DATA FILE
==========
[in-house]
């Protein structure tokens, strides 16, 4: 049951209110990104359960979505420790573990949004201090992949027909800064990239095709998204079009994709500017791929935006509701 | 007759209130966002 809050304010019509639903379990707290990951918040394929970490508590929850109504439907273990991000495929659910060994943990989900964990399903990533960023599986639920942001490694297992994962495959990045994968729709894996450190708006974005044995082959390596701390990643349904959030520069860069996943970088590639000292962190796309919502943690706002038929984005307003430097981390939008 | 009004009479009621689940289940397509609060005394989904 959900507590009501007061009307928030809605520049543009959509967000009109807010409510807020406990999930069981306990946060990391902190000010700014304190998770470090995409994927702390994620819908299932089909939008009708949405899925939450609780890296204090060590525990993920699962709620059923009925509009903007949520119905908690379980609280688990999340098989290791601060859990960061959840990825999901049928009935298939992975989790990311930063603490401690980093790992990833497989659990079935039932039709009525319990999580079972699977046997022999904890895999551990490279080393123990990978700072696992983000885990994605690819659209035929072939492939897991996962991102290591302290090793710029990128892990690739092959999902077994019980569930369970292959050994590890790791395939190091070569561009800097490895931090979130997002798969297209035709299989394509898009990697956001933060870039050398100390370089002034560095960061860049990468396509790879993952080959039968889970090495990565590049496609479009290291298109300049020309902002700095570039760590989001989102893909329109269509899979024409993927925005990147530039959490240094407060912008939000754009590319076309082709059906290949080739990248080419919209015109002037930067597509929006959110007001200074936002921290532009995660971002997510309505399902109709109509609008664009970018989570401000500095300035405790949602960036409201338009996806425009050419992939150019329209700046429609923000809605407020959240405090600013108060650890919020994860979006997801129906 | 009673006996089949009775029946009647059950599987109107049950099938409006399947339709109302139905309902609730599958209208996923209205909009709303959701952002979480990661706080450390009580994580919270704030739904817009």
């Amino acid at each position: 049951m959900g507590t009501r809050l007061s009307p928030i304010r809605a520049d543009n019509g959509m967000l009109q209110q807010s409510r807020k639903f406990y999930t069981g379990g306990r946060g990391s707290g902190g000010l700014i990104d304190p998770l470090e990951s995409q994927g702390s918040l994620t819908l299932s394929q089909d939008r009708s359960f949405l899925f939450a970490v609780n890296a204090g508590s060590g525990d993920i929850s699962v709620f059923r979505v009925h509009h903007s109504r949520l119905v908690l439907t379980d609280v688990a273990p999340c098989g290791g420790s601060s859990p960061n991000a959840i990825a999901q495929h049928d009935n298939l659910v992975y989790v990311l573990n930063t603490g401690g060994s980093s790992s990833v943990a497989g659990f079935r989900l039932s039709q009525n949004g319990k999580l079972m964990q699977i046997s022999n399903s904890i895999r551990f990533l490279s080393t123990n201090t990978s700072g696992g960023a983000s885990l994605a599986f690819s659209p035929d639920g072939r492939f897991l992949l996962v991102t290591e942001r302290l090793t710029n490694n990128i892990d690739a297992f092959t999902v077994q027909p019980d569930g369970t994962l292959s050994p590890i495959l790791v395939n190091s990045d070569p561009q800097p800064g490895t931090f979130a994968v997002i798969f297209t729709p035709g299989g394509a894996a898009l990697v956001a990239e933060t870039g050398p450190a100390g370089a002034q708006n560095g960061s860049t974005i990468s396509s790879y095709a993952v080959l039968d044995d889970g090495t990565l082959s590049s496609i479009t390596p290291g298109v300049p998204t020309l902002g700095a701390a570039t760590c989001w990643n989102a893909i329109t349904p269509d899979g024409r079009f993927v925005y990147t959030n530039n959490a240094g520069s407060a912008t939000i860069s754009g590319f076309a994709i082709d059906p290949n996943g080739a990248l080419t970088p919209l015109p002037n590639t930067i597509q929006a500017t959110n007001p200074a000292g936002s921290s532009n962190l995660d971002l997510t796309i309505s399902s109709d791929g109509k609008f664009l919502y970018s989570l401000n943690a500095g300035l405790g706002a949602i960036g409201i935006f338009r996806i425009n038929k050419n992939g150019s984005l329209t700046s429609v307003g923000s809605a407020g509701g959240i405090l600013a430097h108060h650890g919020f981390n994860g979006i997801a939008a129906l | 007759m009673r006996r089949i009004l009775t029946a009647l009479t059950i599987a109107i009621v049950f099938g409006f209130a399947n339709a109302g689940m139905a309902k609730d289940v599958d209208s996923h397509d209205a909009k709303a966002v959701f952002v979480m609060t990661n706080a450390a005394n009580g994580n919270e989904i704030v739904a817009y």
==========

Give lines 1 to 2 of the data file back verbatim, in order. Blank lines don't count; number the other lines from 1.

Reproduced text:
[in-house]
């Protein structure tokens, strides 16, 4: 049951209110990104359960979505420790573990949004201090992949027909800064990239095709998204079009994709500017791929935006509701 | 007759209130966002 809050304010019509639903379990707290990951918040394929970490508590929850109504439907273990991000495929659910060994943990989900964990399903990533960023599986639920942001490694297992994962495959990045994968729709894996450190708006974005044995082959390596701390990643349904959030520069860069996943970088590639000292962190796309919502943690706002038929984005307003430097981390939008 | 009004009479009621689940289940397509609060005394989904 959900507590009501007061009307928030809605520049543009959509967000009109807010409510807020406990999930069981306990946060990391902190000010700014304190998770470090995409994927702390994620819908299932089909939008009708949405899925939450609780890296204090060590525990993920699962709620059923009925509009903007949520119905908690379980609280688990999340098989290791601060859990960061959840990825999901049928009935298939992975989790990311930063603490401690980093790992990833497989659990079935039932039709009525319990999580079972699977046997022999904890895999551990490279080393123990990978700072696992983000885990994605690819659209035929072939492939897991996962991102290591302290090793710029990128892990690739092959999902077994019980569930369970292959050994590890790791395939190091070569561009800097490895931090979130997002798969297209035709299989394509898009990697956001933060870039050398100390370089002034560095960061860049990468396509790879993952080959039968889970090495990565590049496609479009290291298109300049020309902002700095570039760590989001989102893909329109269509899979024409993927925005990147530039959490240094407060912008939000754009590319076309082709059906290949080739990248080419919209015109002037930067597509929006959110007001200074936002921290532009995660971002997510309505399902109709109509609008664009970018989570401000500095300035405790949602960036409201338009996806425009050419992939150019329209700046429609923000809605407020959240405090600013108060650890919020994860979006997801129906 | 009673006996089949009775029946009647059950599987109107049950099938409006399947339709109302139905309902609730599958209208996923209205909009709303959701952002979480990661706080450390009580994580919270704030739904817009």